Prevalence of four health conditions among wearable owners, compared to US population average. Sources: In-App Survey of Cardiogram Users, CDC.
What to Watch: It’s important to remember that Apple isn’t a standalone wearable company. They come with millions of iPhone users worldwide which will eventually buy into the Apple Watch narrative. That will allow them to have millions of health data streams to train their algorithms with. Additionally, they’ll be sitting on the most extensive medical sample ever. The current Apple Heart Study done in collaboration with Stanford Medicine is an excellent first example of this. There will be many more in the future. 
Future implications
The Apple Watch opens a new era for the company. One that will revolve around massive amounts of sensitive information. It begs the question of how will Apple handle such data. The company has taken a robust privacy-first stance, but I wonder how strict will that be when exploiting this side of the business.
“Yet Apple seems to be the only major tech company that had the foresight–and the will–to begin tackling these issues before they reached a crisis point.”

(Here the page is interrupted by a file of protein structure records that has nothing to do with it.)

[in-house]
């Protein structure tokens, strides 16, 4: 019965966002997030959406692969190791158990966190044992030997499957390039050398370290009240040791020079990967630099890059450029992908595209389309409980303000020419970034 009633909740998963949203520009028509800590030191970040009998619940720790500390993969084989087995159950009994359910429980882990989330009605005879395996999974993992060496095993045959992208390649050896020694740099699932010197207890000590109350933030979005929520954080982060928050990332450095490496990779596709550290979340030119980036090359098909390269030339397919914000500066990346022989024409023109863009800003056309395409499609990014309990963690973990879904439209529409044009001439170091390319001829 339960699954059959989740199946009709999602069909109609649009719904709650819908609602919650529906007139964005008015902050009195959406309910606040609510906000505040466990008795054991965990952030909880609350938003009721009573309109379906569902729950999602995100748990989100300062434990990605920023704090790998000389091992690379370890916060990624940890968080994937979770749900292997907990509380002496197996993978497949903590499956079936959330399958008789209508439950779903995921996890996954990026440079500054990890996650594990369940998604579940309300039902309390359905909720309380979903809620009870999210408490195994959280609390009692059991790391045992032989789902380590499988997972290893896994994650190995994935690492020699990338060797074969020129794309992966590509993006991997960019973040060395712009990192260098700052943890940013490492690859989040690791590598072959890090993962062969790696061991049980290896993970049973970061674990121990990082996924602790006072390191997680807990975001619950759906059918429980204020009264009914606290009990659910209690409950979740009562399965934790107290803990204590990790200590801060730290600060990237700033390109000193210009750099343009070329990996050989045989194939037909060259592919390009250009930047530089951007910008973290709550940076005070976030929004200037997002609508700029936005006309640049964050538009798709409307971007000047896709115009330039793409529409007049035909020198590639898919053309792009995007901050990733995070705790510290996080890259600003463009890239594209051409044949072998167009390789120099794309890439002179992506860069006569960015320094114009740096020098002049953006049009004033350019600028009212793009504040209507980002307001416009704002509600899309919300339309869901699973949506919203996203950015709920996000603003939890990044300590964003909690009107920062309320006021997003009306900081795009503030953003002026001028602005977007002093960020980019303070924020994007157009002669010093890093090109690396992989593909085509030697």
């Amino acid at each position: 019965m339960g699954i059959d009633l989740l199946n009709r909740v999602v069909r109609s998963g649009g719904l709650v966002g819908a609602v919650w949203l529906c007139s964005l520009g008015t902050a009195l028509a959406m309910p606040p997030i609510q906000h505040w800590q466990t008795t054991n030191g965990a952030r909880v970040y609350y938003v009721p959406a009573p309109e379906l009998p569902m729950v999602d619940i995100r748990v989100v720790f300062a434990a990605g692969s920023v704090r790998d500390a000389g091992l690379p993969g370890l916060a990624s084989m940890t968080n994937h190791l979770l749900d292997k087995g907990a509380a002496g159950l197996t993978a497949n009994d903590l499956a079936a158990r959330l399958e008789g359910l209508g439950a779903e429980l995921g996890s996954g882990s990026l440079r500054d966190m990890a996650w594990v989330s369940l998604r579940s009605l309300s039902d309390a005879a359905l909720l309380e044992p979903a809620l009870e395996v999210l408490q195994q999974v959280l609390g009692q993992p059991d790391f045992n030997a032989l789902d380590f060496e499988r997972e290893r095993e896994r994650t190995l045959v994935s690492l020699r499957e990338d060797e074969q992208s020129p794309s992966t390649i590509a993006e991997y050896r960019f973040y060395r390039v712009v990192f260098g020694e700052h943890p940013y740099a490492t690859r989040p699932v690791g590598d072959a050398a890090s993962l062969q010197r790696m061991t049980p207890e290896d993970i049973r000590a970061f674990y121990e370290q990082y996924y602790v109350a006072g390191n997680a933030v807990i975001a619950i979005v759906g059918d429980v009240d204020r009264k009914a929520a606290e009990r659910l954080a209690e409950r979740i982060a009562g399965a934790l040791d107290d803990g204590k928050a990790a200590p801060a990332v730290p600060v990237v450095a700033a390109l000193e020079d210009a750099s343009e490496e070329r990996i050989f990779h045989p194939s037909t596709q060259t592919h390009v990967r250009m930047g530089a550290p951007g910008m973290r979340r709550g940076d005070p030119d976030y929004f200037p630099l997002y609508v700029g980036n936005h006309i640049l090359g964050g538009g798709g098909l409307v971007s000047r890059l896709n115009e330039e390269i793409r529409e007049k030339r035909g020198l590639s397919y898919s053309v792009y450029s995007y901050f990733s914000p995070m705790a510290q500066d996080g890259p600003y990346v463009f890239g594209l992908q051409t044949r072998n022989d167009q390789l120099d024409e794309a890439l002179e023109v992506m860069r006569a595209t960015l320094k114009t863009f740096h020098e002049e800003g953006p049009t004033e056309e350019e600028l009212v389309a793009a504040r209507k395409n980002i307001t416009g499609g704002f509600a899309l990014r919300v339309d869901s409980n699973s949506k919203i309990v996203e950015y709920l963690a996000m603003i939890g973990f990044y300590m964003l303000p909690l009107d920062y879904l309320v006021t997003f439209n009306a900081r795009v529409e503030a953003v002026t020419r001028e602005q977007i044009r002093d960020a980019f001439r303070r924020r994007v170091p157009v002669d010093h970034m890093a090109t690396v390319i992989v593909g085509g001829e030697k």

While I don’t believe Apple will share any information without consent, it will, most definitely, begin offering integrations with interested third parties. These can range from family members, doctors, autonomous vehicles or insurance companies, to name a few. 
The Bottom Line: The new Apple Watch is not only a communications device. It’s the first step towards a nascent medical prediction platform with global reach. Its potential to change the medical, pharma or insurance industry, to name some, is dramatic. Competitors will eventually catch up with the current hardware, but they will have a much harder time replicating the complex prediction models Apple is building as we speak. Their moat won’t be the hardware, but their algorithms. 
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Alex Barrera

The Aleph Report